Difference Between Similar Terms and Objects

Difference Between Wi-Fi Extender and Repeater

If all that seems like life on another planet to you, it’s because the home and its functions in our lives have evolved dramatically since the inception of Internet. Gone are the days when the only way computers were able to being linked to another computer was using a cable the diameter of your thumb and within the floor. Those limitations are actually familiar to today’s commuters, who often have to carry their laptops from their offices to their homes and back again day after day. Life would be so much easier if they could just move the information and leave the wires behind. The means of interconnection has evolved over time and the stage was set for Wi-Fi home networks.

Today millions of people around the world have Wi-Fi networks at their homes. However, Wi-Fi requires some work because it works across hardware platforms and network operating systems. The Wi-Fi standards have been continuously evolving since it was first released in 1997. Soon Wi-Fi at homes becomes the norm. However, getting a reliable Wi-Fi signal at home is one of the biggest hurdles in wireless networking, especially at homes. For such problems, devices like Wi-Fi extender and repeater are commonly used to improve Wi-Fi coverage. While both the devices are basically the same thing, there isn’t a direct comparison to better understand the difference between the two. Let’s take a look at how these devices work and how they differ from each other.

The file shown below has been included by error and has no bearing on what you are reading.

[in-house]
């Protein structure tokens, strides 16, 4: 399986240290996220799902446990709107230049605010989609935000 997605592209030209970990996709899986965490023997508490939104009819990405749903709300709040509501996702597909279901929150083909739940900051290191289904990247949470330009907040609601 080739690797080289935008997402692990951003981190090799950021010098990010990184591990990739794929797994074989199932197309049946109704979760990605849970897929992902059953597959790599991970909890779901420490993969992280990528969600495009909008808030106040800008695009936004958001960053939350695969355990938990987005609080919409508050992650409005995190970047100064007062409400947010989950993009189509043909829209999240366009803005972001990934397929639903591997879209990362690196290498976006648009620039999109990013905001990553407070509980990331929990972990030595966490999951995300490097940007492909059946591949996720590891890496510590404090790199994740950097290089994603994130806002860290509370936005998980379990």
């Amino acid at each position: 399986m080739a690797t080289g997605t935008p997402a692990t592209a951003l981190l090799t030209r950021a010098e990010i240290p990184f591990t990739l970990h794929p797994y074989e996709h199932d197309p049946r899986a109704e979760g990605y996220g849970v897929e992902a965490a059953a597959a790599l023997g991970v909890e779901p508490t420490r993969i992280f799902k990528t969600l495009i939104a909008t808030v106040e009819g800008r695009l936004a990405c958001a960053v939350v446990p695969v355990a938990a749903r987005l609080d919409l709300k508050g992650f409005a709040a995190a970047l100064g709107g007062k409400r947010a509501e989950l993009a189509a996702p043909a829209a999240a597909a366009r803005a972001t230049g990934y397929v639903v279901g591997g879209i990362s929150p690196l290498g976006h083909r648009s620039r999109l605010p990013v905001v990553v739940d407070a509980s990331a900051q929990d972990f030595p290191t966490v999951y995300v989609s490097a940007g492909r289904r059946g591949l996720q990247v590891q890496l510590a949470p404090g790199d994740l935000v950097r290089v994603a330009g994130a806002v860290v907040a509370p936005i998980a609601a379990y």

What is Wi-Fi Extender?

Wi-Fi Range Extender, or simply called as a Wi-Fi Extender, is a networking device used to extend the coverage area of your Wi-Fi network. It increases the distance over which a WLAN signal can spread by boosting the Wi-Fi signal thereby overcoming obstacles and improving overall network signal quality. Wi-Fi range extenders are available in different forms as range expanders or signal boosters. Range extenders work as a communication or network repeater that select and reflect Wi-Fi signals from a network’s base router or access point. If the range extenders were directly connected to the primary base station, the network performance of the device would be low. They connect wirelessly to a Wi-Fi router or access point which allows them to work with a limited set of other equipment.

 

What is Wi-Fi Repeater?

Wi-Fi repeater is yet another networking device that works to extend wireless network range of an existing Wi-Fi signal by boosting the signal when it starts to drop off. Range extenders and Repeaters are mostly the same thing and they are often confused with one another but they are technically different. A repeater takes the original Wi-Fi signal and bounces it further down the line. The device does not physically connect to any computer or to your main router; it only needs AC power and within the range of the main wireless router. It contains two wireless routers – one of the wireless routers picks up the existing Wi-Fi signal and bounces it back to the other router which then transmits the boosted signal thereby the increasing the coverage area.